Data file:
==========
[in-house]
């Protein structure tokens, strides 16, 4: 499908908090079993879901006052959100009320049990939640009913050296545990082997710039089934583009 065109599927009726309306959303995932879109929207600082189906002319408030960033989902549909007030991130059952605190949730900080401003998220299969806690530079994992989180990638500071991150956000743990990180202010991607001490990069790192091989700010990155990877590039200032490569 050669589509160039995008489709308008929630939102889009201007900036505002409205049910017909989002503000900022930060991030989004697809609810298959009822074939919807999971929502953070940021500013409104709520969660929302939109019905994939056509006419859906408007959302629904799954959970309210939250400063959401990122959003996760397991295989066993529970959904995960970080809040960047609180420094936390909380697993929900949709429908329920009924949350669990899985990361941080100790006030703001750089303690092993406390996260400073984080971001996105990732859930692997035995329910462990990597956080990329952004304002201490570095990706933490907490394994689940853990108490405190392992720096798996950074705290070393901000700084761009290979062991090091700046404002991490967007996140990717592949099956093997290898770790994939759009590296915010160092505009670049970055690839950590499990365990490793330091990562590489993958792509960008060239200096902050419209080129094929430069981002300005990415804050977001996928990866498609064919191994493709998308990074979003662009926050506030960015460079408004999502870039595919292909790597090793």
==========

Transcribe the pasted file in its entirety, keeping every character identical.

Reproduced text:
[in-house]
């Protein structure tokens, strides 16, 4: 499908908090079993879901006052959100009320049990939640009913050296545990082997710039089934583009 065109599927009726309306959303995932879109929207600082189906002319408030960033989902549909007030991130059952605190949730900080401003998220299969806690530079994992989180990638500071991150956000743990990180202010991607001490990069790192091989700010990155990877590039200032490569 050669589509160039995008489709308008929630939102889009201007900036505002409205049910017909989002503000900022930060991030989004697809609810298959009822074939919807999971929502953070940021500013409104709520969660929302939109019905994939056509006419859906408007959302629904799954959970309210939250400063959401990122959003996760397991295989066993529970959904995960970080809040960047609180420094936390909380697993929900949709429908329920009924949350669990899985990361941080100790006030703001750089303690092993406390996260400073984080971001996105990732859930692997035995329910462990990597956080990329952004304002201490570095990706933490907490394994689940853990108490405190392992720096798996950074705290070393901000700084761009290979062991090091700046404002991490967007996140990717592949099956093997290898770790994939759009590296915010160092505009670049970055690839950590499990365990490793330091990562590489993958792509960008060239200096902050419209080129094929430069981002300005990415804050977001996928990866498609064919191994493709998308990074979003662009926050506030960015460079408004999502870039595919292909790597090793």